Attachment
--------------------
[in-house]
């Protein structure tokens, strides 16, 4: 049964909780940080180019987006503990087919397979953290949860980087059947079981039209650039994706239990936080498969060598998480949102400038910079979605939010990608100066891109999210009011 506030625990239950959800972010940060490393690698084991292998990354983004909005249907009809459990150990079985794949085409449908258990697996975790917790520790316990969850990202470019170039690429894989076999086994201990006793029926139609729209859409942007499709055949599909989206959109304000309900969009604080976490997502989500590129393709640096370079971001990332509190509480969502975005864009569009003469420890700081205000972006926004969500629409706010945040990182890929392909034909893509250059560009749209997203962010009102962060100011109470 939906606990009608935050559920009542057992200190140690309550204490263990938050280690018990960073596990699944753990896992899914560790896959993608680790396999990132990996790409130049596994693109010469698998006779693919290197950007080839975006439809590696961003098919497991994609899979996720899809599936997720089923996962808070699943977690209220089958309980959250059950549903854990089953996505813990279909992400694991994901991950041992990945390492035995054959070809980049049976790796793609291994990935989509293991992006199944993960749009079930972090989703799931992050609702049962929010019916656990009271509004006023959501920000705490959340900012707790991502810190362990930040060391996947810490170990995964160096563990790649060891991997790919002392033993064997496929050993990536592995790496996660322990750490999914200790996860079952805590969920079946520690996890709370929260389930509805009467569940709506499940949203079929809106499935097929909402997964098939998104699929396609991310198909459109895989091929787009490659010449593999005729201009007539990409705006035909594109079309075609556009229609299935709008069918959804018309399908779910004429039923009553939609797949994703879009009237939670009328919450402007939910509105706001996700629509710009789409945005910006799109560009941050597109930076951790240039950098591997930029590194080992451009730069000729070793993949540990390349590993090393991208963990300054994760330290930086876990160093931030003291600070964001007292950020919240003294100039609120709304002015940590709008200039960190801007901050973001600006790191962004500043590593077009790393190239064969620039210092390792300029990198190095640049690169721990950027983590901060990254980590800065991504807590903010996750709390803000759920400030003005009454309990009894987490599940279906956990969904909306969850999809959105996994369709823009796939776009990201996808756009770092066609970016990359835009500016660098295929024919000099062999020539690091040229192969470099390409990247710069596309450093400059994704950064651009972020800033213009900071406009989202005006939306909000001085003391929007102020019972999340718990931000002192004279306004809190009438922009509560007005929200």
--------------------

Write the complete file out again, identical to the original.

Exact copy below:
[in-house]
């Protein structure tokens, strides 16, 4: 049964909780940080180019987006503990087919397979953290949860980087059947079981039209650039994706239990936080498969060598998480949102400038910079979605939010990608100066891109999210009011 506030625990239950959800972010940060490393690698084991292998990354983004909005249907009809459990150990079985794949085409449908258990697996975790917790520790316990969850990202470019170039690429894989076999086994201990006793029926139609729209859409942007499709055949599909989206959109304000309900969009604080976490997502989500590129393709640096370079971001990332509190509480969502975005864009569009003469420890700081205000972006926004969500629409706010945040990182890929392909034909893509250059560009749209997203962010009102962060100011109470 939906606990009608935050559920009542057992200190140690309550204490263990938050280690018990960073596990699944753990896992899914560790896959993608680790396999990132990996790409130049596994693109010469698998006779693919290197950007080839975006439809590696961003098919497991994609899979996720899809599936997720089923996962808070699943977690209220089958309980959250059950549903854990089953996505813990279909992400694991994901991950041992990945390492035995054959070809980049049976790796793609291994990935989509293991992006199944993960749009079930972090989703799931992050609702049962929010019916656990009271509004006023959501920000705490959340900012707790991502810190362990930040060391996947810490170990995964160096563990790649060891991997790919002392033993064997496929050993990536592995790496996660322990750490999914200790996860079952805590969920079946520690996890709370929260389930509805009467569940709506499940949203079929809106499935097929909402997964098939998104699929396609991310198909459109895989091929787009490659010449593999005729201009007539990409705006035909594109079309075609556009229609299935709008069918959804018309399908779910004429039923009553939609797949994703879009009237939670009328919450402007939910509105706001996700629509710009789409945005910006799109560009941050597109930076951790240039950098591997930029590194080992451009730069000729070793993949540990390349590993090393991208963990300054994760330290930086876990160093931030003291600070964001007292950020919240003294100039609120709304002015940590709008200039960190801007901050973001600006790191962004500043590593077009790393190239064969620039210092390792300029990198190095640049690169721990950027983590901060990254980590800065991504807590903010996750709390803000759920400030003005009454309990009894987490599940279906956990969904909306969850999809959105996994369709823009796939776009990201996808756009770092066609970016990359835009500016660098295929024919000099062999020539690091040229192969470099390409990247710069596309450093400059994704950064651009972020800033213009900071406009989202005006939306909000001085003391929007102020019972999340718990931000002192004279306004809190009438922009509560007005929200």